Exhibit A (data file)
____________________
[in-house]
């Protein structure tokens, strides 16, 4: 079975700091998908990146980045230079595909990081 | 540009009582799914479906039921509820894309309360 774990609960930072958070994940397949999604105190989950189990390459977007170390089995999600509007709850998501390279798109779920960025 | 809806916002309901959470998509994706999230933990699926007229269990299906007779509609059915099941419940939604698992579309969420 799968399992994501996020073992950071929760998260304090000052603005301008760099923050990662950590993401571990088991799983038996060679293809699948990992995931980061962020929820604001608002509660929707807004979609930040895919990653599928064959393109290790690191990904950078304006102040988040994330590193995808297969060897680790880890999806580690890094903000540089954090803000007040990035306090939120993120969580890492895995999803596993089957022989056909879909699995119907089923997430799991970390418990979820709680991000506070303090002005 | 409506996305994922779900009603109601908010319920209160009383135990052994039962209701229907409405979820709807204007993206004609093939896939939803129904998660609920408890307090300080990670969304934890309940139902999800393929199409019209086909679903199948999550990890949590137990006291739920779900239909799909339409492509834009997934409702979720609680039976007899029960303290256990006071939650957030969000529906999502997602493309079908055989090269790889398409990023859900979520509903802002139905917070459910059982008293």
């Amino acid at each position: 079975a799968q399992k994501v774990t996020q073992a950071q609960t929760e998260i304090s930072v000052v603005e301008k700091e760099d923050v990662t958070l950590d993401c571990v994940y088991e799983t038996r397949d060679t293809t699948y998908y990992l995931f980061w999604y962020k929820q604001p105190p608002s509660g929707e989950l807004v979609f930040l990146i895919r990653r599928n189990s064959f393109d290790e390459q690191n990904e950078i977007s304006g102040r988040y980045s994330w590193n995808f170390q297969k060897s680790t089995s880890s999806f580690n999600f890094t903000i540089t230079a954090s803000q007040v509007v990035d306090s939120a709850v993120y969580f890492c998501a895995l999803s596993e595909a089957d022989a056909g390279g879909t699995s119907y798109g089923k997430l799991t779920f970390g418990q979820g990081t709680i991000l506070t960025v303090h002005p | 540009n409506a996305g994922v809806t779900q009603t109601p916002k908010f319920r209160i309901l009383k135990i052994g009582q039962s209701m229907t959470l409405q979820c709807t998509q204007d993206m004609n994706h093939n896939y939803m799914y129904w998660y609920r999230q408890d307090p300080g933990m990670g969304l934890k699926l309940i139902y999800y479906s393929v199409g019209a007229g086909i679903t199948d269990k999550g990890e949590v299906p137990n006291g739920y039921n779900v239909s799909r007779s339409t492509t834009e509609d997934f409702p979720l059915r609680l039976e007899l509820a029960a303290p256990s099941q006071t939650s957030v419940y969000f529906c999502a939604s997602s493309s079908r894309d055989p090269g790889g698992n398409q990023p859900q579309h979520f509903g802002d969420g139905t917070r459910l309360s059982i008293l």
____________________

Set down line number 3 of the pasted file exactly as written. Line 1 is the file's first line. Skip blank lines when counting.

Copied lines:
């Amino acid at each position: 079975a799968q399992k994501v774990t996020q073992a950071q609960t929760e998260i304090s930072v000052v603005e301008k700091e760099d923050v990662t958070l950590d993401c571990v994940y088991e799983t038996r397949d060679t293809t699948y998908y990992l995931f980061w999604y962020k929820q604001p105190p608002s509660g929707e989950l807004v979609f930040l990146i895919r990653r599928n189990s064959f393109d290790e390459q690191n990904e950078i977007s304006g102040r988040y980045s994330w590193n995808f170390q297969k060897s680790t089995s880890s999806f580690n999600f890094t903000i540089t230079a954090s803000q007040v509007v990035d306090s939120a709850v993120y969580f890492c998501a895995l999803s596993e595909a089957d022989a056909g390279g879909t699995s119907y798109g089923k997430l799991t779920f970390g418990q979820g990081t709680i991000l506070t960025v303090h002005p | 540009n409506a996305g994922v809806t779900q009603t109601p916002k908010f319920r209160i309901l009383k135990i052994g009582q039962s209701m229907t959470l409405q979820c709807t998509q204007d993206m004609n994706h093939n896939y939803m799914y129904w998660y609920r999230q408890d307090p300080g933990m990670g969304l934890k699926l309940i139902y999800y479906s393929v199409g019209a007229g086909i679903t199948d269990k999550g990890e949590v299906p137990n006291g739920y039921n779900v239909s799909r007779s339409t492509t834009e509609d997934f409702p979720l059915r609680l039976e007899l509820a029960a303290p256990s099941q006071t939650s957030v419940y969000f529906c999502a939604s997602s493309s079908r894309d055989p090269g790889g698992n398409q990023p859900q579309h979520f509903g802002d969420g139905t917070r459910l309360s059982i008293l």